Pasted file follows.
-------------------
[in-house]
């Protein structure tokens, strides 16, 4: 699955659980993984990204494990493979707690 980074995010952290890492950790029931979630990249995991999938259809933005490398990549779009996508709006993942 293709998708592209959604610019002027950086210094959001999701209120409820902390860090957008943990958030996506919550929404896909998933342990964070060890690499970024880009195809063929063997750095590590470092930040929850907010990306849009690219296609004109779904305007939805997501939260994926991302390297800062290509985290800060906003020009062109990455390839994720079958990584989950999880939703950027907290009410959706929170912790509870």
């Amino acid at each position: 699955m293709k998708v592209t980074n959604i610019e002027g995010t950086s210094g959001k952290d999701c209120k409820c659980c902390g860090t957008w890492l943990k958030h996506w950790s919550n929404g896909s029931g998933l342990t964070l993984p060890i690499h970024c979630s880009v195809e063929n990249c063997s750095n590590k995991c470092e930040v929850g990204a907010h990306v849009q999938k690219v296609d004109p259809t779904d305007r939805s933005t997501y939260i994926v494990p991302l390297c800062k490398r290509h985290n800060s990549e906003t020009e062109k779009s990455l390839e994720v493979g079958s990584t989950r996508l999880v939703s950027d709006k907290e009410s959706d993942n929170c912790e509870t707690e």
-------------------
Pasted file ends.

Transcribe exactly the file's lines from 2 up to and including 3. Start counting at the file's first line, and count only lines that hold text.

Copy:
């Protein structure tokens, strides 16, 4: 699955659980993984990204494990493979707690 980074995010952290890492950790029931979630990249995991999938259809933005490398990549779009996508709006993942 293709998708592209959604610019002027950086210094959001999701209120409820902390860090957008943990958030996506919550929404896909998933342990964070060890690499970024880009195809063929063997750095590590470092930040929850907010990306849009690219296609004109779904305007939805997501939260994926991302390297800062290509985290800060906003020009062109990455390839994720079958990584989950999880939703950027907290009410959706929170912790509870």
């Amino acid at each position: 699955m293709k998708v592209t980074n959604i610019e002027g995010t950086s210094g959001k952290d999701c209120k409820c659980c902390g860090t957008w890492l943990k958030h996506w950790s919550n929404g896909s029931g998933l342990t964070l993984p060890i690499h970024c979630s880009v195809e063929n990249c063997s750095n590590k995991c470092e930040v929850g990204a907010h990306v849009q999938k690219v296609d004109p259809t779904d305007r939805s933005t997501y939260i994926v494990p991302l390297c800062k490398r290509h985290n800060s990549e906003t020009e062109k779009s990455l390839e994720v493979g079958s990584t989950r996508l999880v939703s950027d709006k907290e009410s959706d993942n929170c912790e509870t707690e």